# Bound the number of red edges in a red-blue coloring of $K_{n}$ such that no two red triangles share an edge

Denote by $$K_n$$ the complete graph with $$n$$ vertices. Let $$RE(n)$$ be maximum number of red edges in a red-blue coloring of $$K_{n}$$ such that no two red triangles share an edge. I want to show that $$RE(n)=o(n^2)$$, or preferably the stronger result that I suspect: $$RE(n)\leq O(n^{3/2})$$.

The original problem: Show that in any red-blue coloring of $$K_n$$ such that no two red triangles share an edge, there exists a $$K_{\lfloor\sqrt{2n}\rfloor}$$ containing no red-triangles. I reduced this problem to the problem above.

• A complete bipartite graph $K_{n/2,n/2}$ (if $n$ is even) and $K_{(n-1)/2,(n+1)/2}$ (if $n$ is odd) have respectively $n^2/4$ edges and $(n^2-1)/4$ edges. So the number of edges in such graph is $O(n^2)$. There are no triangles in such a graph, hence there are no edges that are included of two triangles. Thus it seems that your statement is wrong. Jun 6, 2022 at 14:22
• I see and I agree with you. My reduction of the original problem turned it into an false statement, and the original problem holds because of some uneven distributions of red triangles in the $K_k$'s. Thank you for pointing out!
– Void
Jun 6, 2022 at 14:43
• It can be proved that the number of edges of a graph in which each edge enters no more than one triangle does not exceed $n^2/4$ as for a graph without triangles. Jun 7, 2022 at 17:31

It's an interesting task. Here we formulate a monochromatic version of this problem equivalent to the color one.

Theorem. If $$G$$ is a graph of order $$n$$ in which each edge enters at most one triangle, then $$G$$ contains an induced triangle-free subgraph of order at least $$\sqrt{2n}$$.

Here is a brief proof of this theorem.

Denote $$q=[\sqrt{2n}]$$ and assume that $$n\geq3$$. We will say that a subset of vertices $$S\subset V(G)$$ has no triangles if $$G[S]$$ is an induced triangle-free subgraph. We must find a subset without triangles containing $$\geq q$$ vertices.

1. Let the graph $$G$$ have a vertex $$v$$ such that $$\deg(v)=q-1$$.

Let $$N_G(v)$$ be all neighbors of $$v$$ and $$u\notin N_G(v)\cup\{v\}$$ (at $$n\geq3$$ we have $$q). The subset $$N_G(v)\cup\{u\}$$ has no triangles and $$|N_G(v)\cup\{u\}|=q$$.

1. Let $$\deg(v)\leq q-2$$ for each vertex $$v\in V(G)$$.

Now let $$S\subset V(G)$$ be a maximal subset without triangles and $$|S|=s$$.

Since $$\deg(x)\leq q-2$$ for each vertex $$x\in S$$, the number of edges of the graph $$H=G[S]$$ is at most $$s(q-2)/2$$. Because each edge enters at most one triangle we have $$|T|\leq|E(H)|\leq s(q-2)/2.$$ If $$|S|+|T|, then there exists a vertex $$v\in V(G)$$ and $$v\notin S\cup T$$ and the set $$S\cup\{v\}$$ has no triangles. This contradicts the maximality of $$S$$.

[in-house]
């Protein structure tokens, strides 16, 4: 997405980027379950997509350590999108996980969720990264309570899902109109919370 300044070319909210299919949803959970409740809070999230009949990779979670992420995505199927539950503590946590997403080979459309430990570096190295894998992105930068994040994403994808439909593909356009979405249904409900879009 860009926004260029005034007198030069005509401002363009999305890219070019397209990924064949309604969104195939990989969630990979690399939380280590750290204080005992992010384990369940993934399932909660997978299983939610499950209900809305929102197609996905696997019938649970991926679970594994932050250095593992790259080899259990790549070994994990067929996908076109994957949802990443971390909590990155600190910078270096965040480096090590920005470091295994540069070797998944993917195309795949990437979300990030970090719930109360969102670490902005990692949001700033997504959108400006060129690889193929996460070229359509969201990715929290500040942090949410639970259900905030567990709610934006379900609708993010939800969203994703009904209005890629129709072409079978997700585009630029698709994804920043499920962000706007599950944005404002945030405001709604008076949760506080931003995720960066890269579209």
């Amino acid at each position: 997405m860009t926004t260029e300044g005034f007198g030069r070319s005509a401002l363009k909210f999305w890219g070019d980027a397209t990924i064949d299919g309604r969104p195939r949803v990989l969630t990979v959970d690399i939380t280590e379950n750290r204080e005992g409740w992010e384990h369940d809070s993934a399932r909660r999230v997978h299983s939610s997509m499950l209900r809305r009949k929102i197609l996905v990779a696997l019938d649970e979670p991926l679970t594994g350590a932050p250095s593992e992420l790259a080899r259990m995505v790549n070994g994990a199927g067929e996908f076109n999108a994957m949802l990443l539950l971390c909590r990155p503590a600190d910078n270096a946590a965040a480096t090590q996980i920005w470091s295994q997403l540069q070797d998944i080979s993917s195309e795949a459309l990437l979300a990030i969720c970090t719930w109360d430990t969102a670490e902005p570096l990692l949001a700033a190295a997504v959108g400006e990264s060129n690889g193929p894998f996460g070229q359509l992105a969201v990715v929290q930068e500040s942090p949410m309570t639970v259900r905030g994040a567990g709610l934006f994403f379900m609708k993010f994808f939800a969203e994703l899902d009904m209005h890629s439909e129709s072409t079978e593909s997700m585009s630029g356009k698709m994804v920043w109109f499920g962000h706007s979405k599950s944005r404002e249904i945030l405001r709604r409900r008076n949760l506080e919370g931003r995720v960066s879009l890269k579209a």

Thus $$|S|+|T|\geq n$$. So $$n\leq|S|+|T|\leq s+s(q-2)/2=sq/2\ \Rightarrow\ s\geq2n/q\geq\sqrt{2n}.$$

This is what we needed to prove.

• This is really clear. Thank you!
– Void
Jun 9, 2022 at 11:30

This problem can be solved by result of this problem. If you let {$$A_i$$} be the family of triangle vertex sets of $$G$$, you'll find this two problems are same.

https://artofproblemsolving.com/community/c6h48298p305430

It was problem from Romanian IMO team selection test, 1999.

• While this link may answer the question, it is better to include the essential parts of the answer here and provide the link for reference. Link-only answers can become invalid if the linked page changes. - From Review Oct 19 at 2:58

The answer to the title question is that $$\operatorname{RE}(3)=3$$ and $$\operatorname{RE}(n)=\lfloor n^2/4\rfloor$$ for $$n\ne3$$.

To save typing let $$f(n)=\operatorname{RE}(n)$$. It is easy to verify that $$f(3)=3$$ and $$f(n)=\lfloor n^2/4\rfloor$$ for $$n=1,2,4$$. Moreover, it's easy to see that $$f(n)\ge\lfloor n^2/4\rfloor$$ for all $$n$$; just color the edges of $$K_n$$ so that the spanning subgraph formed by the red edges is a complete bipartite graph $$K_{\lceil n/2\rceil,\lfloor n/2\rfloor}$$. We will prove by induction that $$f(n)\le\lfloor n^2/4\rfloor$$ for $$n\gt4$$.

First, by counting in two ways the pairs $$(e,v)$$ consisting of a red edge $$e$$ and a vertex $$v$$ not incident with $$e$$, we see that $$f(n)\cdot(n-2)\le nf(n-1)$$, i.e., $$f(n)\le\left\lfloor\frac n{n-2}f(n-1)\right\rfloor$$ for $$n\gt2$$.

For the inductive step, let $$n\gt4$$ and assume that $$f(n-1)\le\lfloor(n-1)^2/4\rfloor$$; we have to show that $$f(n)\le\lfloor n^2/4\rfloor$$. We consider two cases depending on the parity of $$n$$.

Case 1. $$n=2k$$ and $$f(n-1)=f(2k-1)\le\lfloor(2k-1)^2/4\rfloor=k(k-1)$$. Then $$f(n)=f(2k)\le\frac{2k}{2k-2}k(k-1)=k^2=\left\lfloor\frac{n^2}4\right\rfloor.$$ Case 2. $$n=2k+1$$ and $$f(n-1)=f(2k)\le\lfloor(2k)^2/4\rfloor=k^2$$. Then $$f(n)=f(2k+1)\le\left\lfloor\frac{2k+1}{2k-1}k^2\right\rfloor\le k^2+k=\left\lfloor\frac{n^2}4\right\rfloor$$ since $$\frac{2k+1}{2k-1}k^2\lt k^2+k+1.$$